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There's some space in the parking lot

There's a few spaces in the parking lot

Would this make space countable?

closed as off-topic by Edwin Ashworth, Hot Licks, AmE speaker, Dan Bron, Nigel J Feb 18 '18 at 1:19

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  • Like a great many other nouns, "space" can be a count noun as in your second example, and non-count as in your first. – BillJ Feb 16 '18 at 19:14
  • Longman clearly marks senses that are count and senses that are non-count. Even then, there are grey areas (do parallel universes have distinct spaces?) – Edwin Ashworth Feb 16 '18 at 19:31
  • There are a few spaces in the parking lot. – Hot Licks Feb 16 '18 at 19:33
  • The fact that you put an "s" on it and it sounds fine makes the answer "yes." – Azor Ahai Feb 16 '18 at 19:37
  • There are no grey areas, and it has nothing to with senses. Countability is determined by whether the noun can combine with the cardinal numbers, "one, two, three" etc. That is the only test. – BillJ Feb 16 '18 at 19:42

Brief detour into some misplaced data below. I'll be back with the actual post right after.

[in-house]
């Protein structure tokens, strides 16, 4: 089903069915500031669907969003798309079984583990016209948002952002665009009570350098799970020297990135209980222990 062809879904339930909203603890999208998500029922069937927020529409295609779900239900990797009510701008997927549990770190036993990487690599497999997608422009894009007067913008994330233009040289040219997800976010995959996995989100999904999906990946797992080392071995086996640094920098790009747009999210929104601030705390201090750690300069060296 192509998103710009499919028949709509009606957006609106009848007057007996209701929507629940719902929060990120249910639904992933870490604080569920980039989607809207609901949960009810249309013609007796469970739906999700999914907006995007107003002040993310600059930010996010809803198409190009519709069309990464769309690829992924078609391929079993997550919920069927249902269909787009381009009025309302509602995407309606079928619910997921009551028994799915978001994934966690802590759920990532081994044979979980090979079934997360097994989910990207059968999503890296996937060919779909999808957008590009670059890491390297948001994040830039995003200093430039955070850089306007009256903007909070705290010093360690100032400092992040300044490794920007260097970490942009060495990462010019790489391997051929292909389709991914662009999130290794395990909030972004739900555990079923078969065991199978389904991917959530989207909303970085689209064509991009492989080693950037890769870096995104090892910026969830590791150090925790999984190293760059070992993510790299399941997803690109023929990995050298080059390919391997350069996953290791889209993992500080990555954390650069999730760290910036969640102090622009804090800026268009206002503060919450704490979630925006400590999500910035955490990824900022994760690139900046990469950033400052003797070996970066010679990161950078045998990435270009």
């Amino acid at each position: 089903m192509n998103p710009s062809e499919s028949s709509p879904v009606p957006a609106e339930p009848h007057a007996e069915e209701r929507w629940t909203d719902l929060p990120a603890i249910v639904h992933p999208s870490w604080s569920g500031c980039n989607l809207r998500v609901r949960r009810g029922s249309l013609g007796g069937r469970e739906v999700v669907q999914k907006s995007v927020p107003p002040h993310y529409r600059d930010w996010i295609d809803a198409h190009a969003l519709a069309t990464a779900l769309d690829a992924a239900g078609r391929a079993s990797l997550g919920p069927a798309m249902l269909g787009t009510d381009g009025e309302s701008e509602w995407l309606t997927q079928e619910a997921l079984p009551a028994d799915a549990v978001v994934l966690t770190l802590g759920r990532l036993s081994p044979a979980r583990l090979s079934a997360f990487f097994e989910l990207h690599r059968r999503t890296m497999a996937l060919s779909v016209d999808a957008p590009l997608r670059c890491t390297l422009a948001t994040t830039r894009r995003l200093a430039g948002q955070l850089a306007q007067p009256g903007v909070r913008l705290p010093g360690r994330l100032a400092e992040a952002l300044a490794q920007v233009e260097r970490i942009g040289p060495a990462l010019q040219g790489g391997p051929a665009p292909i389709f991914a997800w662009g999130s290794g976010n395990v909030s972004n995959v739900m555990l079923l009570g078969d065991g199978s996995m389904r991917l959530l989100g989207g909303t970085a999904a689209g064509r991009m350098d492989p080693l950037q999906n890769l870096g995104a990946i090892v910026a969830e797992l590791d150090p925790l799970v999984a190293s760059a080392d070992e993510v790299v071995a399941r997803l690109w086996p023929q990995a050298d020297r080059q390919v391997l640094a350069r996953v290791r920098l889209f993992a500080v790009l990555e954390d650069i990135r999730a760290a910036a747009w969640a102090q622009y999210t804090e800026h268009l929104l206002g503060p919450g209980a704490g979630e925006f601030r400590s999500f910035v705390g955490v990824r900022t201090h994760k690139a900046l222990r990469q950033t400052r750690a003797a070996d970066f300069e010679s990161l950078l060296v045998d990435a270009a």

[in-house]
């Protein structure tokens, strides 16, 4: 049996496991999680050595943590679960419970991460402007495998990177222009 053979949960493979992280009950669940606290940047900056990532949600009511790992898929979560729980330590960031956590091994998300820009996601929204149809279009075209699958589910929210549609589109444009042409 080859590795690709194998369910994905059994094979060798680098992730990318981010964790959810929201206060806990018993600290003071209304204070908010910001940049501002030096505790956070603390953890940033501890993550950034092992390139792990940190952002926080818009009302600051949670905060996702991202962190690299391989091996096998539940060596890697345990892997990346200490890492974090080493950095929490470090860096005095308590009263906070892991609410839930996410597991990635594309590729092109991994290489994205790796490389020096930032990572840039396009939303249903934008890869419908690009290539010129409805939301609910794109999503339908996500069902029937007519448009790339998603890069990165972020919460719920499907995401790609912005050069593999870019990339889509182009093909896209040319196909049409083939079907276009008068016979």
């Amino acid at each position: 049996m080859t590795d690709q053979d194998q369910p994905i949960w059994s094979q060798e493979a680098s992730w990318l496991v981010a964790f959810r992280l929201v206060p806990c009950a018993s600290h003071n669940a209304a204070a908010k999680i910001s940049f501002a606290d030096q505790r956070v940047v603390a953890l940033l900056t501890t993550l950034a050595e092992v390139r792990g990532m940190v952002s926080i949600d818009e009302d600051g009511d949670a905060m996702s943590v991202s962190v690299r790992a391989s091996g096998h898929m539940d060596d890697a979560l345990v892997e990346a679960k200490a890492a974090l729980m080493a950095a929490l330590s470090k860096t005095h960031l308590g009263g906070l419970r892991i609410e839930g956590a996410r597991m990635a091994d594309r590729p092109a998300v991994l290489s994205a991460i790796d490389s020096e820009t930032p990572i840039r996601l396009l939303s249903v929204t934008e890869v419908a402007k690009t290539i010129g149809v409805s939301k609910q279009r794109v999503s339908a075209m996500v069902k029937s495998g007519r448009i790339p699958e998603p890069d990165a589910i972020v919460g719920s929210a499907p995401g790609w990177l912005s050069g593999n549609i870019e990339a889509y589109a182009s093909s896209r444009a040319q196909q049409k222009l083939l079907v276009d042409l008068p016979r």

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Space can be used in both countable and non-countable ways. "There's still some space in the closet," is a non-countable example. You wouldn't put a number on this usage. On the other hand, space in the sense of a parking space is countable: you can go out and count that there are seven empty spaces. So whether space is countable depends on whether it is used to refer to some undetermined area or volume, or whether it is used to refer to a a specific designated block of space. We see a similar example of countable and non-countable when speaking of space on a page: There was some empty space at the bottom of the page (non-countable) vs. Type only one space (not two) after each period.

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